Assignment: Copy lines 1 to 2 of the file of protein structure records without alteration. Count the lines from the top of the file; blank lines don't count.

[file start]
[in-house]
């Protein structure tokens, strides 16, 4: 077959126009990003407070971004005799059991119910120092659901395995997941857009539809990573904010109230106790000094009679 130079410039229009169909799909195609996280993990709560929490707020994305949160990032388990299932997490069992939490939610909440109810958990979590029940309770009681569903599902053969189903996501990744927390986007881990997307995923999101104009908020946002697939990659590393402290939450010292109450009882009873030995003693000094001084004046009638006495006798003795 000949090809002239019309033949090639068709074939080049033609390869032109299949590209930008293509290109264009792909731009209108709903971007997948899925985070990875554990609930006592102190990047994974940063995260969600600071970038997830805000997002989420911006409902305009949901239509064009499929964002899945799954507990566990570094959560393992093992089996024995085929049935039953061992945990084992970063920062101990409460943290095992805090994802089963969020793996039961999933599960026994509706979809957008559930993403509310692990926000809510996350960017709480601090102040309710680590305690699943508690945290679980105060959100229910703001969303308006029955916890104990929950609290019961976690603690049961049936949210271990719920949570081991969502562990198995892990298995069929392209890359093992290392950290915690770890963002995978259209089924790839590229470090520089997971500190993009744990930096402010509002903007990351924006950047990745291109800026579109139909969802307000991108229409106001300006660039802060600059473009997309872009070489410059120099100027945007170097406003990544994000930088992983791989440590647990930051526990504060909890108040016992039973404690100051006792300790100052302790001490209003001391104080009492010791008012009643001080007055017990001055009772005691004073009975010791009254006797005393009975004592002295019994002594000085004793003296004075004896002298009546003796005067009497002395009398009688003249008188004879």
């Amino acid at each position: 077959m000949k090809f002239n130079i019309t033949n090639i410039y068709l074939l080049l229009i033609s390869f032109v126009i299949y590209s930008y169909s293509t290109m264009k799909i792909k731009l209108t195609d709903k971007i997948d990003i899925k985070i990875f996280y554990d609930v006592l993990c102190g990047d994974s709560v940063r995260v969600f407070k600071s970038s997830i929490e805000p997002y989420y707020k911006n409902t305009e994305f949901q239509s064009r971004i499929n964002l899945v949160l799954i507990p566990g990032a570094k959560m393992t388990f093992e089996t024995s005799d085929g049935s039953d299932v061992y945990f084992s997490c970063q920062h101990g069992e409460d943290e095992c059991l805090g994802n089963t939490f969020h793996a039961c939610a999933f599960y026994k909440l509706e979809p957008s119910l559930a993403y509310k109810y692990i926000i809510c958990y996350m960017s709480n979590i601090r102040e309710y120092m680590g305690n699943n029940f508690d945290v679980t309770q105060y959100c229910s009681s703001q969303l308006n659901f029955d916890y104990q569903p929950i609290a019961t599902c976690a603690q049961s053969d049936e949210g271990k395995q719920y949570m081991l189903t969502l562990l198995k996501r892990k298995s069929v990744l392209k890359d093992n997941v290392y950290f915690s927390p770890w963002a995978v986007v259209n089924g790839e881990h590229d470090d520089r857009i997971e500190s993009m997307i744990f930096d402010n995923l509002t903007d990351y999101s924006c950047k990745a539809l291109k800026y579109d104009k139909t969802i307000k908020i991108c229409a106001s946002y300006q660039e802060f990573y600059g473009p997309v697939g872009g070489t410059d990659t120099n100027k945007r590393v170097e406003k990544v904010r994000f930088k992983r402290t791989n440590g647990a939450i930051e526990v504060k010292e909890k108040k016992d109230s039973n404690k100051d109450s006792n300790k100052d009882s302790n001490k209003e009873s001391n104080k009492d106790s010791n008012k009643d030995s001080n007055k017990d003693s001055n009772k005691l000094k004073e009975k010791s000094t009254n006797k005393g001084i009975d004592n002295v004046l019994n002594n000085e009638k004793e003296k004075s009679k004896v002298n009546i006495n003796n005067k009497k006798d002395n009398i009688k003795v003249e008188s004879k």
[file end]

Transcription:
[in-house]
């Protein structure tokens, strides 16, 4: 077959126009990003407070971004005799059991119910120092659901395995997941857009539809990573904010109230106790000094009679 130079410039229009169909799909195609996280993990709560929490707020994305949160990032388990299932997490069992939490939610909440109810958990979590029940309770009681569903599902053969189903996501990744927390986007881990997307995923999101104009908020946002697939990659590393402290939450010292109450009882009873030995003693000094001084004046009638006495006798003795 000949090809002239019309033949090639068709074939080049033609390869032109299949590209930008293509290109264009792909731009209108709903971007997948899925985070990875554990609930006592102190990047994974940063995260969600600071970038997830805000997002989420911006409902305009949901239509064009499929964002899945799954507990566990570094959560393992093992089996024995085929049935039953061992945990084992970063920062101990409460943290095992805090994802089963969020793996039961999933599960026994509706979809957008559930993403509310692990926000809510996350960017709480601090102040309710680590305690699943508690945290679980105060959100229910703001969303308006029955916890104990929950609290019961976690603690049961049936949210271990719920949570081991969502562990198995892990298995069929392209890359093992290392950290915690770890963002995978259209089924790839590229470090520089997971500190993009744990930096402010509002903007990351924006950047990745291109800026579109139909969802307000991108229409106001300006660039802060600059473009997309872009070489410059120099100027945007170097406003990544994000930088992983791989440590647990930051526990504060909890108040016992039973404690100051006792300790100052302790001490209003001391104080009492010791008012009643001080007055017990001055009772005691004073009975010791009254006797005393009975004592002295019994002594000085004793003296004075004896002298009546003796005067009497002395009398009688003249008188004879």